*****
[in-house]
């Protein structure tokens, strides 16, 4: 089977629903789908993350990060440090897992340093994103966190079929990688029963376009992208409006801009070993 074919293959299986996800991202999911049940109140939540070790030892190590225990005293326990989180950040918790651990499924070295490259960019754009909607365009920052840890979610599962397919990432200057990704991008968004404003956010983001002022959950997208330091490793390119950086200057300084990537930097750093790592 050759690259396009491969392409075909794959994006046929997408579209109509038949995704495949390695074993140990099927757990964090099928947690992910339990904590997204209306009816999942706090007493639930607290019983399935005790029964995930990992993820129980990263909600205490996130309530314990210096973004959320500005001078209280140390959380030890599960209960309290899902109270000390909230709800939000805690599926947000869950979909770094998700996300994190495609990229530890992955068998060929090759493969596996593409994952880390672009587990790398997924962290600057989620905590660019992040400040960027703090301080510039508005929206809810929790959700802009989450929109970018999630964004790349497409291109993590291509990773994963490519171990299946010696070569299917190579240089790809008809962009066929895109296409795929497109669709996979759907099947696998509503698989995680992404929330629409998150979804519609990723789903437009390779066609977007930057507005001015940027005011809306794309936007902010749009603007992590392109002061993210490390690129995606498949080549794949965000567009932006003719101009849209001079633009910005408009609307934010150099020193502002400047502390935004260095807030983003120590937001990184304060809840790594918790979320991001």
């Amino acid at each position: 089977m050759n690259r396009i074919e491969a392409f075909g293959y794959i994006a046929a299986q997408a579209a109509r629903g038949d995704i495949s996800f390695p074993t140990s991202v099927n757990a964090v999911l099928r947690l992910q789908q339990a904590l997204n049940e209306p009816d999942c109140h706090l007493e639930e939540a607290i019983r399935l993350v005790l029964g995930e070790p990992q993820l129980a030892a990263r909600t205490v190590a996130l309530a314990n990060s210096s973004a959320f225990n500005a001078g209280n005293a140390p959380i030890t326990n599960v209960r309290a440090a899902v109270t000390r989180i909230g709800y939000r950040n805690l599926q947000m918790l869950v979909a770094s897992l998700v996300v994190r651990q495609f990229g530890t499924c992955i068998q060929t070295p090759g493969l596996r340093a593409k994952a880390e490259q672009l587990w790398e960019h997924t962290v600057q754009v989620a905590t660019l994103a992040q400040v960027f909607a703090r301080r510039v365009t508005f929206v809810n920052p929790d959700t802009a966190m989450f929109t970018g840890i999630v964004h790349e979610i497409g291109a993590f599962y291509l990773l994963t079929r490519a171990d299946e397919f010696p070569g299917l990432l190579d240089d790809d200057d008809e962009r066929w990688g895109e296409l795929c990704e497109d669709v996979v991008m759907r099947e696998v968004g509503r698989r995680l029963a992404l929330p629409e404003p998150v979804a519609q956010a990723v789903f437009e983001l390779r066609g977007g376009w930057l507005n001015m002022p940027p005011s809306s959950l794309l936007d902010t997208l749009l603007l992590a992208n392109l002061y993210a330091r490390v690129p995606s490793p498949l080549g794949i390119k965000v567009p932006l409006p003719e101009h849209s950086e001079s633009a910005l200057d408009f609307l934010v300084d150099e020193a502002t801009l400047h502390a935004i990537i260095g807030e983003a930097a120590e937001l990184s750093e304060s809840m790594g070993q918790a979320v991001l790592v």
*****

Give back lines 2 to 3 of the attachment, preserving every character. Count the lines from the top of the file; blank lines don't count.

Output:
């Protein structure tokens, strides 16, 4: 089977629903789908993350990060440090897992340093994103966190079929990688029963376009992208409006801009070993 074919293959299986996800991202999911049940109140939540070790030892190590225990005293326990989180950040918790651990499924070295490259960019754009909607365009920052840890979610599962397919990432200057990704991008968004404003956010983001002022959950997208330091490793390119950086200057300084990537930097750093790592 050759690259396009491969392409075909794959994006046929997408579209109509038949995704495949390695074993140990099927757990964090099928947690992910339990904590997204209306009816999942706090007493639930607290019983399935005790029964995930990992993820129980990263909600205490996130309530314990210096973004959320500005001078209280140390959380030890599960209960309290899902109270000390909230709800939000805690599926947000869950979909770094998700996300994190495609990229530890992955068998060929090759493969596996593409994952880390672009587990790398997924962290600057989620905590660019992040400040960027703090301080510039508005929206809810929790959700802009989450929109970018999630964004790349497409291109993590291509990773994963490519171990299946010696070569299917190579240089790809008809962009066929895109296409795929497109669709996979759907099947696998509503698989995680992404929330629409998150979804519609990723789903437009390779066609977007930057507005001015940027005011809306794309936007902010749009603007992590392109002061993210490390690129995606498949080549794949965000567009932006003719101009849209001079633009910005408009609307934010150099020193502002400047502390935004260095807030983003120590937001990184304060809840790594918790979320991001």
């Amino acid at each position: 089977m050759n690259r396009i074919e491969a392409f075909g293959y794959i994006a046929a299986q997408a579209a109509r629903g038949d995704i495949s996800f390695p074993t140990s991202v099927n757990a964090v999911l099928r947690l992910q789908q339990a904590l997204n049940e209306p009816d999942c109140h706090l007493e639930e939540a607290i019983r399935l993350v005790l029964g995930e070790p990992q993820l129980a030892a990263r909600t205490v190590a996130l309530a314990n990060s210096s973004a959320f225990n500005a001078g209280n005293a140390p959380i030890t326990n599960v209960r309290a440090a899902v109270t000390r989180i909230g709800y939000r950040n805690l599926q947000m918790l869950v979909a770094s897992l998700v996300v994190r651990q495609f990229g530890t499924c992955i068998q060929t070295p090759g493969l596996r340093a593409k994952a880390e490259q672009l587990w790398e960019h997924t962290v600057q754009v989620a905590t660019l994103a992040q400040v960027f909607a703090r301080r510039v365009t508005f929206v809810n920052p929790d959700t802009a966190m989450f929109t970018g840890i999630v964004h790349e979610i497409g291109a993590f599962y291509l990773l994963t079929r490519a171990d299946e397919f010696p070569g299917l990432l190579d240089d790809d200057d008809e962009r066929w990688g895109e296409l795929c990704e497109d669709v996979v991008m759907r099947e696998v968004g509503r698989r995680l029963a992404l929330p629409e404003p998150v979804a519609q956010a990723v789903f437009e983001l390779r066609g977007g376009w930057l507005n001015m002022p940027p005011s809306s959950l794309l936007d902010t997208l749009l603007l992590a992208n392109l002061y993210a330091r490390v690129p995606s490793p498949l080549g794949i390119k965000v567009p932006l409006p003719e101009h849209s950086e001079s633009a910005l200057d408009f609307l934010v300084d150099e020193a502002t801009l400047h502390a935004i990537i260095g807030e983003a930097a120590e937001l990184s750093e304060s809840m790594g070993q918790a979320v991001l790592v």